unmerging binary False Do not use separate event types in unmerging classification

Training ensemble models

Model ensembles can be used to improve system performance and compensate for the randomness of the neural network training process model. For a detailed discussion of the ensemble system design and purpose please see Björne et al. (2018). In this document we will show how to train non-ensemble (single) models, ensemble models and mixed ensemble models. To train a regular, non-ensemble TEES Keras model you need to define only the number of models ('mods') example style. For example, if you use the value 'mods=20' then the neural network training process will be repeated 20 times with different random initial weights and different random parameter combinations. After all of these models have been trained, the best one is kept as the final classifier.

To train an ensemble system instead, you can define a value larger than 1 (and smaller or equal to 'mods') for the 'ens' parameter. For example, if you use the settings 'mods=20:ens=5' then the system will again train 20 randomized models, but keep the best five of these as a classifier ensemble. The classification predictions of the system will then be an average of the predictions of these five models.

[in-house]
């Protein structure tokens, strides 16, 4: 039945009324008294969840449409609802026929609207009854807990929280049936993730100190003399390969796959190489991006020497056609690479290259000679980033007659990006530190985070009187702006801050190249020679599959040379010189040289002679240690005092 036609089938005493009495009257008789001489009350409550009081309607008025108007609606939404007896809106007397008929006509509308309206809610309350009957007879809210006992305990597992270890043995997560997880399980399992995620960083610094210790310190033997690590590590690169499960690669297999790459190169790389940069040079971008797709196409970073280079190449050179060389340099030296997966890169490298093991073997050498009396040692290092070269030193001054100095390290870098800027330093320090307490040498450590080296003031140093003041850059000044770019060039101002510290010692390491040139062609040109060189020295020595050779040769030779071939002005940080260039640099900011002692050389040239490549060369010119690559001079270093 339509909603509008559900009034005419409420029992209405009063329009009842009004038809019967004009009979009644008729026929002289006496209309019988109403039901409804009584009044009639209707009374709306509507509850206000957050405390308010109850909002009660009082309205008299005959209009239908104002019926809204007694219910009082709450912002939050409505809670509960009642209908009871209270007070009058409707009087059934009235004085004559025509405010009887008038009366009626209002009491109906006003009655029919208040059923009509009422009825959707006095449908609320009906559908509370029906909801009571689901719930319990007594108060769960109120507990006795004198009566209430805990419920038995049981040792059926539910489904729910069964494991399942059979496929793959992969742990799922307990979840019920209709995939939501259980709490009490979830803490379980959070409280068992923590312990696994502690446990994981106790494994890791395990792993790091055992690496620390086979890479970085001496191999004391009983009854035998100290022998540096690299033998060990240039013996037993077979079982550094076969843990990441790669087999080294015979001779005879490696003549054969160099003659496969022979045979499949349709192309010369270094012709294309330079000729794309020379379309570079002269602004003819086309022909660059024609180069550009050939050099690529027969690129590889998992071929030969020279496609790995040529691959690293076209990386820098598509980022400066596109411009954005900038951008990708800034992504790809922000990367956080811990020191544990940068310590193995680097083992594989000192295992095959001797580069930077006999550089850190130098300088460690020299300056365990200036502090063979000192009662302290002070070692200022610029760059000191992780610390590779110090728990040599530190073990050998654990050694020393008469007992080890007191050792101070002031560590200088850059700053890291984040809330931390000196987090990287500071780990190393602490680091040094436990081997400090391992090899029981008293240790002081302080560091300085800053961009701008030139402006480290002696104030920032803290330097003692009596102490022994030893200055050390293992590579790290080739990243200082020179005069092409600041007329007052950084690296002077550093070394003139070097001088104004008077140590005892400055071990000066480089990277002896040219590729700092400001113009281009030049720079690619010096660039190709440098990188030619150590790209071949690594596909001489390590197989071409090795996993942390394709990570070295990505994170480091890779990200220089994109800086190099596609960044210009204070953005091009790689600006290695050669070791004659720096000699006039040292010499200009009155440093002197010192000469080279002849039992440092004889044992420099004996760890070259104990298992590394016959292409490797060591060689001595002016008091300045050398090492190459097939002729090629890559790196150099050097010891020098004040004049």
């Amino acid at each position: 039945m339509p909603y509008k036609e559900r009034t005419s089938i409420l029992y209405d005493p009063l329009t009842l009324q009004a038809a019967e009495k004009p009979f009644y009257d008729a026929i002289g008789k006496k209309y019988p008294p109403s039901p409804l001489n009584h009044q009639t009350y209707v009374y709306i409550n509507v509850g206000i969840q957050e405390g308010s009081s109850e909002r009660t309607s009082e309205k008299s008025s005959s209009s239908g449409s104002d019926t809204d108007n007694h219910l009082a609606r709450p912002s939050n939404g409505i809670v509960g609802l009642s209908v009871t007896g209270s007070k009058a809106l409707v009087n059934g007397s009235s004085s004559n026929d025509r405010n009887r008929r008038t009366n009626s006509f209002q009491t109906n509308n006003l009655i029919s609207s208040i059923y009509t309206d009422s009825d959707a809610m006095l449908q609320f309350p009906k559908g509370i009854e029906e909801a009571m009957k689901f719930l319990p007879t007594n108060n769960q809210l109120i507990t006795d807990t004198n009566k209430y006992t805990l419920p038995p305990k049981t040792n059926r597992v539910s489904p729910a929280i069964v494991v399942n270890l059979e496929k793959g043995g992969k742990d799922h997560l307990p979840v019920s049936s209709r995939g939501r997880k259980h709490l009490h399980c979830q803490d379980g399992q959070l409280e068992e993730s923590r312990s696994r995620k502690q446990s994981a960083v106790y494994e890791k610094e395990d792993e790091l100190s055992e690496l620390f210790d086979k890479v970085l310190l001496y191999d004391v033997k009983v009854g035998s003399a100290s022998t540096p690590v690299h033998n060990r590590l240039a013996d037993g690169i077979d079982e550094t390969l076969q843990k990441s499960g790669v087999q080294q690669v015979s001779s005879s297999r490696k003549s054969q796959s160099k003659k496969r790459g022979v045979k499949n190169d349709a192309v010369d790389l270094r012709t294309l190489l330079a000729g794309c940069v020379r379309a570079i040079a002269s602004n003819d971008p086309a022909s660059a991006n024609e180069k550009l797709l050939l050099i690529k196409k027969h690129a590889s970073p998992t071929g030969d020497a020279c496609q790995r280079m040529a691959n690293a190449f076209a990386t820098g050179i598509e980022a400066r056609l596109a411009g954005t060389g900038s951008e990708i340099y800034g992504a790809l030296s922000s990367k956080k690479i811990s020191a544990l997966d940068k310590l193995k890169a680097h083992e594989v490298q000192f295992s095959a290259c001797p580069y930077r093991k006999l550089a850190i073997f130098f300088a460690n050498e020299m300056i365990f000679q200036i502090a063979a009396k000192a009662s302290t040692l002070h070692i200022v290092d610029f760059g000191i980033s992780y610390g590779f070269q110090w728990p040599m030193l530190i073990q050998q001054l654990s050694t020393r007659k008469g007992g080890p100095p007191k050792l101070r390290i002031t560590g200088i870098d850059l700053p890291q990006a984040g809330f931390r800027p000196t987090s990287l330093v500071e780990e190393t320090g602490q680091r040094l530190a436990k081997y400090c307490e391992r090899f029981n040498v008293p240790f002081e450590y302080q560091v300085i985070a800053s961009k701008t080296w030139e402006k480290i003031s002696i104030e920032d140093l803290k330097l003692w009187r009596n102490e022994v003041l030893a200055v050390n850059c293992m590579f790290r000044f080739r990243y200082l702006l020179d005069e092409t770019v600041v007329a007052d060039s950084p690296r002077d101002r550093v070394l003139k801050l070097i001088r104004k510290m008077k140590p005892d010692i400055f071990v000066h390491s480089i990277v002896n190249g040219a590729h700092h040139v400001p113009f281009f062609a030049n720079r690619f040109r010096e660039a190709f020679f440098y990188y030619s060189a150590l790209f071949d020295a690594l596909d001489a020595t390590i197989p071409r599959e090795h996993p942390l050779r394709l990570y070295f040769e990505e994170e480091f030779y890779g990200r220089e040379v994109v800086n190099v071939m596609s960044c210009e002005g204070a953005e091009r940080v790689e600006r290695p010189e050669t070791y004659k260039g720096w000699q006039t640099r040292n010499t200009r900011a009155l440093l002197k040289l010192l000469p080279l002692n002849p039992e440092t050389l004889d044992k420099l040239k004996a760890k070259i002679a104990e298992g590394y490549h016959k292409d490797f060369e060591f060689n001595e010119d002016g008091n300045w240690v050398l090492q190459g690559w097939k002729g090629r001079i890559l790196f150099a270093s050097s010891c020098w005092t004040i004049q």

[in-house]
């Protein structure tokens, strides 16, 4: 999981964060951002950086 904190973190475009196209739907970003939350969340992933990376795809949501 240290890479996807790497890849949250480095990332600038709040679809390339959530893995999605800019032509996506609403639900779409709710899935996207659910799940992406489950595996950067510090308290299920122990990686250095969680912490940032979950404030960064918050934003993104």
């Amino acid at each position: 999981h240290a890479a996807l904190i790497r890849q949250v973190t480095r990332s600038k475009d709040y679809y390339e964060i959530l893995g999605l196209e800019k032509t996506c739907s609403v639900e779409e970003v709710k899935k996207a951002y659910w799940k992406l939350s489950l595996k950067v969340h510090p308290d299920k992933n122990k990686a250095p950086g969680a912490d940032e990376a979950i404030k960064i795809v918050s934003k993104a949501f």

Unlike classifiers such as SVM:s, a trained neural network model cannot be "refit" to include also the parameter optimization (development) dataset, since some external data is always required to detect the optimal epoch for stopping the training. Since a relatively large portion of the data is required for the development set, this limits the potential of the system to learn from all available data. The TEES ensemble system can be used to work around this limitation by randomly redistributing documents between the training and development sets for each model to be trained. To train such a mixed ensemble, you can use for example the parameters 'mods=20:ens=5:train=0.9'. Here again 20 models are trained and the best five are used as a model ensemble, but for each model the training and development sets are randomly mixed by redistributing the documents in a train:devel=9:1 proportion.